Yet, knowing all this, the heroes of Belgium stuck to their job. Their courage was of that flaming, passionate sort that puts things again, and yet again, to mortal hazard. Antwerp, their beloved Antwerp, with its picturesque of the Belgians streets, its historic and romantic memories, its treasures of native art, its multitudes of free and independent townsmen - Antwerp, with its far-stretched lines of forts, built in the old days to shelter the entire Army - could not be tamely surrendered. Belgium would not play for safety. Her forces were worn out by countless battles and skirmishes, and sadly diminished by a fighting resistance of two months against an overpowering host of invaders. But the Belgian had ceased to calculate his chances of life. Cost what it might even the destruction of the entire military forces of the nation - Antwerp should not be surrendered without a struggle.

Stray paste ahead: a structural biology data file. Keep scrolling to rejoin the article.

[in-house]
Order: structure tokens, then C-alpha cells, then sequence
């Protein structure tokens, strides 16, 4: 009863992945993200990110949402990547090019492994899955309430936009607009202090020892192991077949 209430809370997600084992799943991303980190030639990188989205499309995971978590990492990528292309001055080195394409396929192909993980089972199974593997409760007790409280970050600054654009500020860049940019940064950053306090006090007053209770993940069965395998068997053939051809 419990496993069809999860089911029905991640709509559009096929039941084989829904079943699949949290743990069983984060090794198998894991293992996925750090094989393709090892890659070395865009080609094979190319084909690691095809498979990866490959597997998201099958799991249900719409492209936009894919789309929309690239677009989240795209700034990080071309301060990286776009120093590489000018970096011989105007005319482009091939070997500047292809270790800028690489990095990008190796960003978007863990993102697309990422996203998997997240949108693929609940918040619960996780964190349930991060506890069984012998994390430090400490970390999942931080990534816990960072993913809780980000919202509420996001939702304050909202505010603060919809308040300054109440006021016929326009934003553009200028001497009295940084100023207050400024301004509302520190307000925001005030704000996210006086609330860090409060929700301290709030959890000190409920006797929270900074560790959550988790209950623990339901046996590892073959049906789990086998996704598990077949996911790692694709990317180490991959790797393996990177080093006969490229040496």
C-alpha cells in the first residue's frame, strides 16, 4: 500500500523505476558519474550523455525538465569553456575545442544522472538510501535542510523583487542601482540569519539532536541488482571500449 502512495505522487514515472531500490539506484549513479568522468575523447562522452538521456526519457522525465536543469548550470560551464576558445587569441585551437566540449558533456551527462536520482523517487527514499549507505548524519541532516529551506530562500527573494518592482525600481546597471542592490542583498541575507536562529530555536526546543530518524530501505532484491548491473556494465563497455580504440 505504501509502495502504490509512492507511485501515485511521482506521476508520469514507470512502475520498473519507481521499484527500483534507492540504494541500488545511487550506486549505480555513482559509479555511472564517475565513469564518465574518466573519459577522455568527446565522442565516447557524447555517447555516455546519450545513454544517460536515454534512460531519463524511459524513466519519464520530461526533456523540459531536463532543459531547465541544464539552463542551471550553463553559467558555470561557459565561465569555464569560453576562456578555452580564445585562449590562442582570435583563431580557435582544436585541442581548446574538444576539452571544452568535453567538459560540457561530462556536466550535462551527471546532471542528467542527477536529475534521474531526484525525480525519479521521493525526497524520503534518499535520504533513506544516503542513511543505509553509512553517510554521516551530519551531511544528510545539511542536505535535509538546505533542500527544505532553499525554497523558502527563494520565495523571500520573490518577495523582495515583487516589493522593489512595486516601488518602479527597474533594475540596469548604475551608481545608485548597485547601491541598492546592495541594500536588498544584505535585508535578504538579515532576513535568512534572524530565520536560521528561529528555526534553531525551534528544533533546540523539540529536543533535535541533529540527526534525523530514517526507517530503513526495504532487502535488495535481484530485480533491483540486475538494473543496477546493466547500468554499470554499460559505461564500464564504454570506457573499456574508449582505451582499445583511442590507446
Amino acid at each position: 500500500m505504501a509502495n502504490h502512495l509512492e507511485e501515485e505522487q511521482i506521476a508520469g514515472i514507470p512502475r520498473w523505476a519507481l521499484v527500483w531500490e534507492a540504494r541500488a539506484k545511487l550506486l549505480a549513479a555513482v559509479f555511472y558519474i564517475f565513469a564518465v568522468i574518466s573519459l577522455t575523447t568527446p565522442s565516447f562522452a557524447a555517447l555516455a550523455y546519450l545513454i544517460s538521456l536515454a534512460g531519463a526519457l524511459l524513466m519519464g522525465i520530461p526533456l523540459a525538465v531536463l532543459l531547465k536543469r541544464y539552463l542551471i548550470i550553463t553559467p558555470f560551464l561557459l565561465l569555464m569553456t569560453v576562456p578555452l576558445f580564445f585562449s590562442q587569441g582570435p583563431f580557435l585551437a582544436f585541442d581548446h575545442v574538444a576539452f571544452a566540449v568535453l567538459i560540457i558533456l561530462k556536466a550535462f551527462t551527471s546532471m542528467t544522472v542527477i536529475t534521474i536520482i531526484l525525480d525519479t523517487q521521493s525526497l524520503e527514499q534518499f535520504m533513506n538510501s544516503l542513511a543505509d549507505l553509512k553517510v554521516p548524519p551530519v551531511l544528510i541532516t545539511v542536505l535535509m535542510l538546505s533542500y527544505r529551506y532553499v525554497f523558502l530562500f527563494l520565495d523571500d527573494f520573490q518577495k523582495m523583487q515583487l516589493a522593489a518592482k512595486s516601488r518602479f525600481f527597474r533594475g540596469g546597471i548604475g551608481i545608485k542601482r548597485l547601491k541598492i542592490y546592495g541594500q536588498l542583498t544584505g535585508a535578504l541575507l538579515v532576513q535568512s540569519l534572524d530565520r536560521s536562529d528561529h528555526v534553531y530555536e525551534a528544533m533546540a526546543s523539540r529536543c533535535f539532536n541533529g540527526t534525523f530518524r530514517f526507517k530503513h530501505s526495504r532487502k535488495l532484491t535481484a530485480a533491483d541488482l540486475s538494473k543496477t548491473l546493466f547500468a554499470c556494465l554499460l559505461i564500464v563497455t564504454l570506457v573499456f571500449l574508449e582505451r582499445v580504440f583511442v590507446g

It was the most sublime spectacle in the annals of warfare. Antwerp, with its old and useless forts, looked like being the burial-place of the Belgian troops. Yet, standing by the grave of their power as an independent people, the Belgians jumped in, rifle in hand, and used the grave as a fighting-trench. It was six weeks since they had withdrawn from the field into their last stronghold. Had they at once, on August 17th, the date of their retirement, devoted themselves entirely to reorganizing the defenses of the fortress, they could have made it impregnable. They could have taken the guns out of the forts and used them as mobile batteries, and have obtained 12 in. weapons from England, for use on moving platforms running on a railway track. By this means they could have made Antwerp as difficult to reduce as Przemysl or Verdun. This, however, was not done. For the Belgian troops were occupied in making continual sallies again4 the enemy's forces, and threatening his lines of communication, in order to relieve the pressure on the French and British troops in the south. Never in history has there been such self-sacrificing conduct towards allies as the Belgians continually displayed. Their Christian courage far surpasses that of the Spartans and Athenians. Not till the Belgian showed what was in him did man know what the spirit of international fraternity could achieve. The Belgians saved the modern world, the modern spirit of humanity, the modern faith in the plighted word of States. Strange as it may sound, the deaths and wounds of Belgian soldiers, the sufferings redeemed the crimes international of the Germans. For they erased the effect of German international treachery from the mind of the world. So long as countries put faith in treaties between nation and nation, so long will the example of Belgium have a Christlike power upon man.